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`If all appearances of n numbers (2>1) together fill a space that defines a bug (appear 2 times in each unit they occupy), then the remaining appearances of these numbers will also form a bug.`

[edit: Changed 'n' to '2' as there is no need to consider larger groups.]

And here's the proof:

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`In any sudoku all numbers appear once in each row, column and box. This means that any group G of 2 different numbers fills 2 spaces in each of the 9 rows, columns and boxes. Removing any amount k of groups G where all the instances can be defined by k columns, rows and boxes, will leave us with 9-k columns, rows and boxes, where each unit will have exactly 2 spaces reserved for the 2 numbers of group G.`

That was complicated, an example to show what I mean:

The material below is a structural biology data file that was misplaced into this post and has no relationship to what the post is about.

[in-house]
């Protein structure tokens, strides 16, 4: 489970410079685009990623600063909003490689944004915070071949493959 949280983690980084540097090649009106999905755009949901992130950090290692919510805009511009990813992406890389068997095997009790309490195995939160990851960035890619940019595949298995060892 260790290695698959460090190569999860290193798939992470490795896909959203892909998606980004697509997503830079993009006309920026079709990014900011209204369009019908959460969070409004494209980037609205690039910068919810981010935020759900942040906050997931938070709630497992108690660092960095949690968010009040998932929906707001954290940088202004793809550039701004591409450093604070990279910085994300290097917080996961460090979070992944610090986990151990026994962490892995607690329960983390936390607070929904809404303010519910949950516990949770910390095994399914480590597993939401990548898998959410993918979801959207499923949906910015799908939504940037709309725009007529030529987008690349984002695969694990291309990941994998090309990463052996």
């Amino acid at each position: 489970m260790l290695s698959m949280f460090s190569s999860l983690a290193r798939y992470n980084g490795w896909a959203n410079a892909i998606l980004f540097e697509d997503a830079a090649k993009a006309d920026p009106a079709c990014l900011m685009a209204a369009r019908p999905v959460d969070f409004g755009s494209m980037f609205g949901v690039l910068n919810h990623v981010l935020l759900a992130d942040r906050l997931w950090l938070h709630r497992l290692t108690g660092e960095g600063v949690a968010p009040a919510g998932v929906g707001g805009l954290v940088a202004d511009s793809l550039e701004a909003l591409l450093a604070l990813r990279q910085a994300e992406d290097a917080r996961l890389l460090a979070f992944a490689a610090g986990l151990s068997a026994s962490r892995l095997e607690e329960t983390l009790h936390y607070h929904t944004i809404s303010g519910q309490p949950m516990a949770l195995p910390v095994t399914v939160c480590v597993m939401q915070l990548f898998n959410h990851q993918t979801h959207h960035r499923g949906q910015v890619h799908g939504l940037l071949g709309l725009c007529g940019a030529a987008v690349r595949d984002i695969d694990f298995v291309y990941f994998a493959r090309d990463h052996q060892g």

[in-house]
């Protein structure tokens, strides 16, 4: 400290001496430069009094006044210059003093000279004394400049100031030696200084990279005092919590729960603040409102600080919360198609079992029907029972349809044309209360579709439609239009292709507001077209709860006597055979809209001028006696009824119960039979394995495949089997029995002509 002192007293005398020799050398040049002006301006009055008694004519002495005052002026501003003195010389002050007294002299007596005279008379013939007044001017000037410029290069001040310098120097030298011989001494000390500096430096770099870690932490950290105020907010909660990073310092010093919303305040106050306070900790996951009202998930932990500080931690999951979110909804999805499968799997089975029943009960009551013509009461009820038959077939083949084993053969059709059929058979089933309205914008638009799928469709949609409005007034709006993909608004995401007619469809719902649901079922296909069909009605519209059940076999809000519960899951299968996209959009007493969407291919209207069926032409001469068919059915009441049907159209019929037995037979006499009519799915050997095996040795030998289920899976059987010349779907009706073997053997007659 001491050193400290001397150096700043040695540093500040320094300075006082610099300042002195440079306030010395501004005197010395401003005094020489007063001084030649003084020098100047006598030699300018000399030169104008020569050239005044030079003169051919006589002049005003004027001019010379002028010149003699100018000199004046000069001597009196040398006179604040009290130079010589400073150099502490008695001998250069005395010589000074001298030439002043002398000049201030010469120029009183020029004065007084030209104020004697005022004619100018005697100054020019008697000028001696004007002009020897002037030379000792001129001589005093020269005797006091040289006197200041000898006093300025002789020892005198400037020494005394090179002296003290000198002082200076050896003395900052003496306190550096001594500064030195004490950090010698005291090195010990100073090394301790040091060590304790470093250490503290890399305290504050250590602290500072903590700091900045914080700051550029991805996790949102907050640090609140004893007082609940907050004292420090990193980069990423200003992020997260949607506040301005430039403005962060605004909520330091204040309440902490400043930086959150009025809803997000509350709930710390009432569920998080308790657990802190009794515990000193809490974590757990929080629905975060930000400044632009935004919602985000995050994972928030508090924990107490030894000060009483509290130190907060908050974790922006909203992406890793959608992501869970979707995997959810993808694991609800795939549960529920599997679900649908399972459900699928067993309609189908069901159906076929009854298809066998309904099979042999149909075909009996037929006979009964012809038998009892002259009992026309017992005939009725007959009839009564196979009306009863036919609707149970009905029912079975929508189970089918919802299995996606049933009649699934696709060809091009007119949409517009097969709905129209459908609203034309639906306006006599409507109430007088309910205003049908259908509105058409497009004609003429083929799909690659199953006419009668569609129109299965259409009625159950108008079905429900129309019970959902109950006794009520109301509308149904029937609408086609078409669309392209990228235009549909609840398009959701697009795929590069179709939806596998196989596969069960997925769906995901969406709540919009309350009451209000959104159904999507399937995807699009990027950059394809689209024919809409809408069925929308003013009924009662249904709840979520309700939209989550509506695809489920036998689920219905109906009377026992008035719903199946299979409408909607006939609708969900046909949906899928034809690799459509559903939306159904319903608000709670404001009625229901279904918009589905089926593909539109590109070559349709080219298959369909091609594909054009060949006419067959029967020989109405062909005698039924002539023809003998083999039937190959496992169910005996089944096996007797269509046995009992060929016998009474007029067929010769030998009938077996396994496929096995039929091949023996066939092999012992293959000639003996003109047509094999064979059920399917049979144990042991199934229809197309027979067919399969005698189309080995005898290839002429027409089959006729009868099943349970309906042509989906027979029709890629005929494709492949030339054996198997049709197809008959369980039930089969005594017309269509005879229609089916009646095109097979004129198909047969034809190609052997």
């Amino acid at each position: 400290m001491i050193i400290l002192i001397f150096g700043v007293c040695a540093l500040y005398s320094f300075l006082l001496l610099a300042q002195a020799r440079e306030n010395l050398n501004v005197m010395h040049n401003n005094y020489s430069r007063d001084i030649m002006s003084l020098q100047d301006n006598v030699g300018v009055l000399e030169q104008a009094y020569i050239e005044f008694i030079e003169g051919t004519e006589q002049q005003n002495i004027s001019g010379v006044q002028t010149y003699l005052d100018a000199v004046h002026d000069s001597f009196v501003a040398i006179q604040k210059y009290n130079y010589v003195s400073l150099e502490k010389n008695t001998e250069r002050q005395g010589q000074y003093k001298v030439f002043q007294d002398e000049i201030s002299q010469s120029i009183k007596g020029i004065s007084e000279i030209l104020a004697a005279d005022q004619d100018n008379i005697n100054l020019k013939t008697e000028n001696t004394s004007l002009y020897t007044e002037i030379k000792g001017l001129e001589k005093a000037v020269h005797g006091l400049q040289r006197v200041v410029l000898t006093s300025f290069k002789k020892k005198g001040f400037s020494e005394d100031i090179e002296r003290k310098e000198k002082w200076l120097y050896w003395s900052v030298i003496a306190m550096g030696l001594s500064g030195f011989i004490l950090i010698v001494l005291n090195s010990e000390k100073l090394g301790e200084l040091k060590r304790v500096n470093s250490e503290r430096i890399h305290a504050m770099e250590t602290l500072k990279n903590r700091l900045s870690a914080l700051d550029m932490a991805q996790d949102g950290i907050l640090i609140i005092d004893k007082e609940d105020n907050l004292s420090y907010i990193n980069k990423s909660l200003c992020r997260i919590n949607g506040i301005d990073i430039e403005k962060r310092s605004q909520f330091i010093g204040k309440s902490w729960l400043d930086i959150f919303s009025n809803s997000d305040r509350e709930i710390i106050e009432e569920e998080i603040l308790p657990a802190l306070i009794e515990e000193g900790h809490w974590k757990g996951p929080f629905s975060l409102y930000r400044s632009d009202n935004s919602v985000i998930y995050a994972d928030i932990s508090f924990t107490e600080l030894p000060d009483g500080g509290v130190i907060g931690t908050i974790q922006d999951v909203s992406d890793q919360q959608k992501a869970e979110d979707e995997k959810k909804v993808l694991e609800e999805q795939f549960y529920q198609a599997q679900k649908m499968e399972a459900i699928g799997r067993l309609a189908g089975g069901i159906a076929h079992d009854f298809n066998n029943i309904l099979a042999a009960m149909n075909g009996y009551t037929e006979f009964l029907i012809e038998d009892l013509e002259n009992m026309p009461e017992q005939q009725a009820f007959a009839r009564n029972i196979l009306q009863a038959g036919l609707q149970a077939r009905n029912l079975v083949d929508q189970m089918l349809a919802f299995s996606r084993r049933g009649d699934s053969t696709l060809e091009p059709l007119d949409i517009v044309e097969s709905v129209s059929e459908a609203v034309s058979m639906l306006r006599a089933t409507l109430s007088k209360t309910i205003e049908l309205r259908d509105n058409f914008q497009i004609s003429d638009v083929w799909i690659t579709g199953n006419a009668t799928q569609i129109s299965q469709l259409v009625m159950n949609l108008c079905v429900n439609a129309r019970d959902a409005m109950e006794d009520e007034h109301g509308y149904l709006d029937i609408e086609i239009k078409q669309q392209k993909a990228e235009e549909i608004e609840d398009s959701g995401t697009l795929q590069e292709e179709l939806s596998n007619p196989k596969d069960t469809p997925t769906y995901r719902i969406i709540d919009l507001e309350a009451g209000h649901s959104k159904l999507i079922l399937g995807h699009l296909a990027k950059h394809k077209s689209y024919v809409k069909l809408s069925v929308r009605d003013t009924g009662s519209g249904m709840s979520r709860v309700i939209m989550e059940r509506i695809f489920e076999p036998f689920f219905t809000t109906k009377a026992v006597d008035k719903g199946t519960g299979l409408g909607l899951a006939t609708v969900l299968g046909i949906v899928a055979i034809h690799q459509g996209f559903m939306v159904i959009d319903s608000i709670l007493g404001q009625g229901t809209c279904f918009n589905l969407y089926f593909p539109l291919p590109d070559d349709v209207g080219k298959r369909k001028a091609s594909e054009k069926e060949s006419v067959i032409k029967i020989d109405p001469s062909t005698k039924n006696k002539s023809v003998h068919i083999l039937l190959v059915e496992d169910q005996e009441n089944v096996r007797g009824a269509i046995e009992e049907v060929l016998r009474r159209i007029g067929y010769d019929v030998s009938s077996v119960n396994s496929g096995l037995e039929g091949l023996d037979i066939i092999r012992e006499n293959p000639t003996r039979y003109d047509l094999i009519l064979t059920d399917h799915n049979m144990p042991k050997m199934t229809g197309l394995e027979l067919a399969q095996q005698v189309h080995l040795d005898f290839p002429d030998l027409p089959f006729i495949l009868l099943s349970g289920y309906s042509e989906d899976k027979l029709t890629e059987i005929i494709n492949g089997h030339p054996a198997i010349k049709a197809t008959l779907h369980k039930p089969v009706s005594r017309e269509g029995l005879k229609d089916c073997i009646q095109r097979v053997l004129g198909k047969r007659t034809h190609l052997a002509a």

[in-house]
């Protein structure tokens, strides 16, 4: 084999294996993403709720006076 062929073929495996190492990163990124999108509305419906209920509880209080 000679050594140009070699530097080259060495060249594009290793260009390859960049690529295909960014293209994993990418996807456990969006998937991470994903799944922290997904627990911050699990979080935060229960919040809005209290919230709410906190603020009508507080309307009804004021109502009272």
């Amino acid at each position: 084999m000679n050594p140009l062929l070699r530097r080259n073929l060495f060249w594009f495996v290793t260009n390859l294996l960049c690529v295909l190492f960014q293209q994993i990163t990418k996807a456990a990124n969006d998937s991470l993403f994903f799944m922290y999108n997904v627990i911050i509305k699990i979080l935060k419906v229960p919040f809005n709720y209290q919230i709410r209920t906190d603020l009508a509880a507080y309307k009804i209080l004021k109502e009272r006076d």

The least amount of data we need to make a reduction based on uniqueness is this:

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`1..|...|...`

...|...|...

2..|1..|...

-----------

...|...|...

...|...|...

...|...|...

-----------

...|...|...

...|...|...

...|...|...

Assume these are the only given, or logically solved, instances of numbers 1 and 2 on the grid. If we placed number 2 in r1c4, then we would have two numberpairs that can be defined by two rows (1 and3) two columns (1 and 4) and 2 boxes (1 and 2). That means that in each other unit left on the grid there has to be exactly two spaces reserved for numbers 1 and 2, which in the end will lead to a bug => we can safely remove candidate 2 from r1c4.

Do you aprove? Object? Know this already?

-RW